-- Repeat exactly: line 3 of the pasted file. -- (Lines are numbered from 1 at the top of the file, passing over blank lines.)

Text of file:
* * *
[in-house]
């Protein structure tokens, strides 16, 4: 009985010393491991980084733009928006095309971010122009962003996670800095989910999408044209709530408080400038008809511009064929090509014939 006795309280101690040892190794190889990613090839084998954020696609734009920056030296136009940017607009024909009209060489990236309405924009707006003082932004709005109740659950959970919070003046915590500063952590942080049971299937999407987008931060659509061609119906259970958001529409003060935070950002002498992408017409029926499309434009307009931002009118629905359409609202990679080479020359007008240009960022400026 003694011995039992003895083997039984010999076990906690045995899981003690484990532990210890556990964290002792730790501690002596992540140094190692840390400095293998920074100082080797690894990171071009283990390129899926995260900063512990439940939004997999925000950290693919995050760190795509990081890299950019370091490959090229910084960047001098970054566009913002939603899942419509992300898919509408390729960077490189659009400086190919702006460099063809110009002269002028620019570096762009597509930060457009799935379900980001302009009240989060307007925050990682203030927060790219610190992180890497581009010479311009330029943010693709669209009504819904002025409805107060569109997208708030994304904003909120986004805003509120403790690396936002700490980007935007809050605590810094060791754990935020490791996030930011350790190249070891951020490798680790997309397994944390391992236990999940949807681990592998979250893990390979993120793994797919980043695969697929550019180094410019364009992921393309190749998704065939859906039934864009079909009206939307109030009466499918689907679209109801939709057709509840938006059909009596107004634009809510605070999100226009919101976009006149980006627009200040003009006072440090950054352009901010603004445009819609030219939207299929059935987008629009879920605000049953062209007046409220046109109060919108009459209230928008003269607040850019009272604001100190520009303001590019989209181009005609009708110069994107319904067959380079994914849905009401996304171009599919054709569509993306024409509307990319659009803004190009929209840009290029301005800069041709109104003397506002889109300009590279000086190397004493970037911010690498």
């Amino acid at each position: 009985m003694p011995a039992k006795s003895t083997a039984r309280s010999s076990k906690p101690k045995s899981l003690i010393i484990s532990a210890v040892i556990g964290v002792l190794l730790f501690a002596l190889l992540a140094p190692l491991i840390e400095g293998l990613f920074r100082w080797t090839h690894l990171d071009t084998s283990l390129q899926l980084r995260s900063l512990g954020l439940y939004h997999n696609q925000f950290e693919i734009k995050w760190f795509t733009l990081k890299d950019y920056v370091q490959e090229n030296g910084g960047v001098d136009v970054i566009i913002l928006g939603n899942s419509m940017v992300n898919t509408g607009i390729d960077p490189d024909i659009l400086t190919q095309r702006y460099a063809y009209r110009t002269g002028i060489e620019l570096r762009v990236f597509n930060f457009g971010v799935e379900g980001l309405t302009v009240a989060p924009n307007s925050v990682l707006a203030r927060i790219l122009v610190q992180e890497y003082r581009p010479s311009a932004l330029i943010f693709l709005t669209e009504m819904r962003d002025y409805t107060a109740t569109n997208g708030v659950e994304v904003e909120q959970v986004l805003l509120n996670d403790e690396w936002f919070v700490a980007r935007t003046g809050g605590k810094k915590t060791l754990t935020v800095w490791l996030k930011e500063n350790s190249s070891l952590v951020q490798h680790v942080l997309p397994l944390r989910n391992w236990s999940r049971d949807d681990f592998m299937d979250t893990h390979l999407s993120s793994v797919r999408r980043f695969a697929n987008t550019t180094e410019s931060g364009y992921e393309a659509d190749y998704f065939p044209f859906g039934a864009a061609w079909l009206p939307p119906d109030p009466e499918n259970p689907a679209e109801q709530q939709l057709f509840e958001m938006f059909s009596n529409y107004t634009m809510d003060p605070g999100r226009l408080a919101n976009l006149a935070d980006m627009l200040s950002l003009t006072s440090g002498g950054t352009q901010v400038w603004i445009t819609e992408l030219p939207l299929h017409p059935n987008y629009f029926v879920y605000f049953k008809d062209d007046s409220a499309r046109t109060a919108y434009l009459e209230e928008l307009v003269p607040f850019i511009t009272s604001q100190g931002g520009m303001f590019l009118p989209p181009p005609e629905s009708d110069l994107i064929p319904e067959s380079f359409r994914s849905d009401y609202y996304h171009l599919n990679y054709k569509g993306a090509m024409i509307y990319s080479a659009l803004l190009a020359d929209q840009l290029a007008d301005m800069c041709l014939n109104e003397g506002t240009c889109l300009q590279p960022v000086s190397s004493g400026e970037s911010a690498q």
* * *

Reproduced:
């Amino acid at each position: 009985m003694p011995a039992k006795s003895t083997a039984r309280s010999s076990k906690p101690k045995s899981l003690i010393i484990s532990a210890v040892i556990g964290v002792l190794l730790f501690a002596l190889l992540a140094p190692l491991i840390e400095g293998l990613f920074r100082w080797t090839h690894l990171d071009t084998s283990l390129q899926l980084r995260s900063l512990g954020l439940y939004h997999n696609q925000f950290e693919i734009k995050w760190f795509t733009l990081k890299d950019y920056v370091q490959e090229n030296g910084g960047v001098d136009v970054i566009i913002l928006g939603n899942s419509m940017v992300n898919t509408g607009i390729d960077p490189d024909i659009l400086t190919q095309r702006y460099a063809y009209r110009t002269g002028i060489e620019l570096r762009v990236f597509n930060f457009g971010v799935e379900g980001l309405t302009v009240a989060p924009n307007s925050v990682l707006a203030r927060i790219l122009v610190q992180e890497y003082r581009p010479s311009a932004l330029i943010f693709l709005t669209e009504m819904r962003d002025y409805t107060a109740t569109n997208g708030v659950e994304v904003e909120q959970v986004l805003l509120n996670d403790e690396w936002f919070v700490a980007r935007t003046g809050g605590k810094k915590t060791l754990t935020v800095w490791l996030k930011e500063n350790s190249s070891l952590v951020q490798h680790v942080l997309p397994l944390r989910n391992w236990s999940r049971d949807d681990f592998m299937d979250t893990h390979l999407s993120s793994v797919r999408r980043f695969a697929n987008t550019t180094e410019s931060g364009y992921e393309a659509d190749y998704f065939p044209f859906g039934a864009a061609w079909l009206p939307p119906d109030p009466e499918n259970p689907a679209e109801q709530q939709l057709f509840e958001m938006f059909s009596n529409y107004t634009m809510d003060p605070g999100r226009l408080a919101n976009l006149a935070d980006m627009l200040s950002l003009t006072s440090g002498g950054t352009q901010v400038w603004i445009t819609e992408l030219p939207l299929h017409p059935n987008y629009f029926v879920y605000f049953k008809d062209d007046s409220a499309r046109t109060a919108y434009l009459e209230e928008l307009v003269p607040f850019i511009t009272s604001q100190g931002g520009m303001f590019l009118p989209p181009p005609e629905s009708d110069l994107i064929p319904e067959s380079f359409r994914s849905d009401y609202y996304h171009l599919n990679y054709k569509g993306a090509m024409i509307y990319s080479a659009l803004l190009a020359d929209q840009l290029a007008d301005m800069c041709l014939n109104e003397g506002t240009c889109l300009q590279p960022v000086s190397s004493g400026e970037s911010a690498q």